A campaign provides the overall structure for your Pathfinder game. As you prepare for your campaign, you’ll establish its scope and themes, which you’ll then reinforce in the adventures and scenes that take place within it.
The length of a campaign can range from a few sessions to many years. Two main factors determine campaign length: how much time you need to complete the story, and how much time players want to devote to the game.
A single session, or a “one-shot,” is great if your group is trying out Pathfinder or wants to play a specific short adventure. This requires a smaller time commitment but requires the GM to present the events of the game in a way that is immediately engaging, since there’s less opportunity for the players to become invested in the story or setting.
If you want to play through a longer campaign, you’ll need to add some story elements that speak directly to the characters in your game rather than just to the events of the adventure. In other words, the characters should have individual goals in addition to the group’s overall goals.
You can estimate how long a campaign will take by looking at the amount of time you actually have to play, or the number of character levels you intend the characters to advance. It typically takes three to four sessions for a group to level up. Since you’ll probably cancel sessions on occasion, playing once a week for a year results in roughly a 14-level campaign, playing every 2 weeks for a year gives you an 8-level campaign, and playing monthly allows for a 5-level campaign. If you play only once a month, you might consider holding longer sessions and using fast advancement (page 509).
It’s entirely okay to have a campaign with an indefinite length. Many groups play through one adventure and then decide to take on another. If you run an indefinite campaign, however, avoid ongoing plots that you can’t satisfactorily end if the campaign comes to a close after the next adventure. If you introduce an overwhelmingly powerful villain who’s crucial to the story but can’t be stopped until the player characters are 15th level, ending the campaign at 8th level will feel anticlimactic.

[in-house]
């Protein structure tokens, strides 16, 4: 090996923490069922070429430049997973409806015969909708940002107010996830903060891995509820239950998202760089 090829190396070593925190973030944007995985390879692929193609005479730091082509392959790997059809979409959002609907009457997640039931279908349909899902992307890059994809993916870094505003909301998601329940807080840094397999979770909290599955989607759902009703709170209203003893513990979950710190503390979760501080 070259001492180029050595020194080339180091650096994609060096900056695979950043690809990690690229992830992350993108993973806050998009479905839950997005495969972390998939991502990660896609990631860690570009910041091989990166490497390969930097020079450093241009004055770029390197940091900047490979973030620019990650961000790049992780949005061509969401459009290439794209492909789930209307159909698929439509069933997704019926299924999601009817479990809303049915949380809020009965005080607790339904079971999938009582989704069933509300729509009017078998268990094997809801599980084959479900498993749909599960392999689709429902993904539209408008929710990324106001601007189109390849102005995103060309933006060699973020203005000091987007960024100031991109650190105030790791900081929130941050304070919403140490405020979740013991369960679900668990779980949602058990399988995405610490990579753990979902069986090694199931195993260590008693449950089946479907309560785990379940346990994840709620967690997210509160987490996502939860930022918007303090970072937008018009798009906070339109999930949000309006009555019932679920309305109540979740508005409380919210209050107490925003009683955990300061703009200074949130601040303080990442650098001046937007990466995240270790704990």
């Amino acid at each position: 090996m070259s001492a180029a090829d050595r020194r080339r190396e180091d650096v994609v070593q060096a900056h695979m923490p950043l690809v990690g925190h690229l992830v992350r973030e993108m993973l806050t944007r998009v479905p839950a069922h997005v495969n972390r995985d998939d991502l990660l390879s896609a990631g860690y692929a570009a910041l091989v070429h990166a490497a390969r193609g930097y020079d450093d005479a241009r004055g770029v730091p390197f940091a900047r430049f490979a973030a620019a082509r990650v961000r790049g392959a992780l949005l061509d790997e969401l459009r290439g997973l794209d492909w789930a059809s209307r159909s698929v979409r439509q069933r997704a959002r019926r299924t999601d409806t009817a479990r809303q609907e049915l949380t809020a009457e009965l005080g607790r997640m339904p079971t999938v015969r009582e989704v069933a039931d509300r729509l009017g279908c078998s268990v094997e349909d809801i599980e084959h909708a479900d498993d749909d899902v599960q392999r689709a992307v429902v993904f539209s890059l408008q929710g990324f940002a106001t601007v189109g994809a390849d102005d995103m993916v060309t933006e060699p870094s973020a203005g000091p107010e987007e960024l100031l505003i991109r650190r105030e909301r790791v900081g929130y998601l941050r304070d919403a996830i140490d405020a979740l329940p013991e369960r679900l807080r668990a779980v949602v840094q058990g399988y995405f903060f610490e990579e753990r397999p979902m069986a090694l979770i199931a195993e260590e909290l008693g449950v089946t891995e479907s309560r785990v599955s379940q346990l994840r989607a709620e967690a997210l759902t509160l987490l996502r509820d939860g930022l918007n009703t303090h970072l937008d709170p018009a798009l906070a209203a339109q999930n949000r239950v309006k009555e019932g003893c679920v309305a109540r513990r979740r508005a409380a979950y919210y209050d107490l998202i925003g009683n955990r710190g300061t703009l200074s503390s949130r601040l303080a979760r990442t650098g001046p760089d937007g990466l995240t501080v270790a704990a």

It pays to be conservative when estimating your campaign length and scope. It’s always tempting to run a 20-level epic campaign with complex, interwoven plots, but such games can fall apart long before the end if your group can play only once a month and the players have other responsibilities.
Not every campaign ends at the same point. Some campaigns go all the way to 20th level, ending after the player characters attain the height of power and confront the greatest threats any mortal could face. Others end at a lower level, after the group takes down a major villain or solves a crucial problem. And still other campaigns end when players become unable to attend or decide its a good time to stop playing.
You should have an end point in mind when you start a campaign. Still, you have to be flexible, since you’re telling the story alongside other players, and your initial expectations for the campaign may be proven incorrect. When you think you’re heading toward a satisfying conclusion, it’s useful to check in with the other players. You might say, “I think we have about two sessions left. Does that work for everyone? Is there any unfinished business you want to take care of?” This lets you gauge whether your assumptions match up with the rest of the group—and make any necessary adjustments.